This is the reflection of Laurel LaBar-Ahmed, a Saskatchewan teacher, on how she engaged with global citizenship education.
Contributed by Laurel Labar-Ahmed
At the start of this academic year, I was faced with the daunting task of how to actively engage 37 grade 8 Social Studies students while meeting the required curriculum outcomes and indicators. I had already begun preparations months before and knew that I wanted to begin the year by examining food-related issues from various perspectives.
I used several current magazine and newspaper articles, relevant case studies and discussion activities to begin the unit. One excellent source of such materials is Rethinking Globalization: Teaching for Justice in an Unjust World. Once I had the class actively thinking about food issues, I introduced the Canadian Council for International Co-operation’s (CCIC) 2002 “Food for Thought: Talking about What Matters in International Trade of Food” public deliberation guide.The three different approaches to food trade from the guide were discussed briefly and then I divided the class into six groups whose task was to become an expert on one of the approaches.
Once the groups were comfortable with the pros and cons of their assigned approach, I then had two members from each group join with members of the other two groups as part of a jigsaw teaching activity. These new groups, six in total, then taught each other about the various approaches and continued to discuss the same. This part of the unit then concluded with a discussion with the entire class. At all times, students were strongly encouraged to keep an open mind and to note any unanswered questions that arose while examining the three approaches.
Following the re-examination of food trade issues within the larger group format, the class began actively researching inquiry topics on a food related issue. Students were allowed to work alone, in partners or in groups of three. To help guide the process for exploring such issues, I provided a series of questions adapted from Manitoba’s Citizenship and Sustainability Grade 12 Global Issues Pilot Course.
Without exception, the students were able to choose and find topics of personal interest. Students were highly motivated and engaged in their research projects. Various references were sourced including books, articles, relevant websites and videos, as well as personal interviews with local resource people, which was a project requirement. It is to be noted that finding people to interview can sometimes be challenging, but well worth the effort. Students then had to present their findings orally and in writing.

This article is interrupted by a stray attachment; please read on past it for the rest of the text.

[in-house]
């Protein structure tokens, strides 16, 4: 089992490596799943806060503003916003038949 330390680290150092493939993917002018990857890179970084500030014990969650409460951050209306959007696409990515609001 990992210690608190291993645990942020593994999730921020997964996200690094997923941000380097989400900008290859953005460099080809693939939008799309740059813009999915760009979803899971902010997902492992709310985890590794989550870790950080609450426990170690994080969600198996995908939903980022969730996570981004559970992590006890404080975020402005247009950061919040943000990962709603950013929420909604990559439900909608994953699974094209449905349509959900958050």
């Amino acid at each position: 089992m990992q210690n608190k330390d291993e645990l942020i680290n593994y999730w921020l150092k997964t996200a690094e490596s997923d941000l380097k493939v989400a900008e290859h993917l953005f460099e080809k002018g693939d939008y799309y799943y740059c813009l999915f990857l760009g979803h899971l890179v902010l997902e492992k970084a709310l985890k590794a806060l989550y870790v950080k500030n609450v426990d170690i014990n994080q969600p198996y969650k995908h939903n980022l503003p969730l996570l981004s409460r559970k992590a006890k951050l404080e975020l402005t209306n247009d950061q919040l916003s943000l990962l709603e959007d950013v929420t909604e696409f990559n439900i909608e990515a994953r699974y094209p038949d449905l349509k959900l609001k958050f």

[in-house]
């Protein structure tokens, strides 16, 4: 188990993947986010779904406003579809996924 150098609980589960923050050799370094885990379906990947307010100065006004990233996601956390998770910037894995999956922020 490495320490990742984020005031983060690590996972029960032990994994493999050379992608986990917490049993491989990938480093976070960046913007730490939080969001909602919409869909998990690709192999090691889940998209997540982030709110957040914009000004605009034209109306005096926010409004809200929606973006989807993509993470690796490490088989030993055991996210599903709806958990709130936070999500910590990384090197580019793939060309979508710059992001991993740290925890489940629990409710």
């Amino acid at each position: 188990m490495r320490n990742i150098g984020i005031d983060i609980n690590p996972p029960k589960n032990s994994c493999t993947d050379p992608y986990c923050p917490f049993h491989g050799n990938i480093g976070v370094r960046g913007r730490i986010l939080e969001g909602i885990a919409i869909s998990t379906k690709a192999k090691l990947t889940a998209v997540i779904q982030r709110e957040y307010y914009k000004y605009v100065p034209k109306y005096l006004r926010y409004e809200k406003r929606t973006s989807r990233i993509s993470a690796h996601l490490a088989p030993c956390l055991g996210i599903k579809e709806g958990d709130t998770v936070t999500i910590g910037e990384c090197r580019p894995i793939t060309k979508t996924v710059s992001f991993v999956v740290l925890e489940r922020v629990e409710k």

Concurrently with the above, I also involved the students in Regina’s fall “Field to Fork Festival,” a screening of the food documentary “Hijacked Future” at the University of Regina, and an “Organic Connections” youth conference on food issues. All three of these outings were made possible via the supportive community network that I have carefully nurtured over the years. Such support is vital to the success of the global education classes that I teach. Moreover, it provides additional perspectives on pertinent issues and helps foster critical thinking skills.
Last, but not least, I ensured that my class experienced an Action Project component, which in this case was our Food for Thought Youth Conference. We partnered with the Saskatchewan Council for International Co-operation (SCIC) for conference ideas and facilitation support, which was a great way to seed the conference. After that, the overall conference was planned by members of our class and included such things as the lunch preparation, giving and planning some of the workshops, booking all needed venues and equipment, contacting and working with the media, and much more. Two of the grade 8s coordinated everything, and there were many different subcommittees and jobs, which kept all students involved in some form or another. One drawback from such deep involvement meant that grade 8 students parachuted in and out of workshops and other aspects of the conference, as they were needed elsewhere; nonetheless, everyone agreed that the conference was a great success and experience.
In terms of assessment, I cannot stress enough that it needs to be ongoing. I used the following format:
- Inquiry Process (Jigsaw activities, discussions, topic selection and questions generated, peer and self assessments) 25%
- Final Products (Oral presentations, written research projects) 25%
- Critical Understanding Tasks (Thesis statements, comparative analysis, responses to teacher-generated questions, etc.) 25%
- Action Project Component (Planning of Food for Thought Conference, implementation, peer and self assessments, community and participant evaluations, etc.) 25%
For further assessment ideas, I would highly recommend reading Manitoba’s “Grade 12 Global Issues: Citizenship and Sustainability Suggested Assessment and Evaluation Model” which is currently in draft form.
- Why do you think this project was so successful? What elements contributed to that?
- Is it possible to get the local community involved in projects that you might undertake? Is that important?
- What might be some of the longer-term learning effects this Food for Thought project had on students?
- How did all of the participants involved benefit from this project?
- Do you think this project was a good example of global citizenship education, even though it did not involve partners from overseas? Why or why not?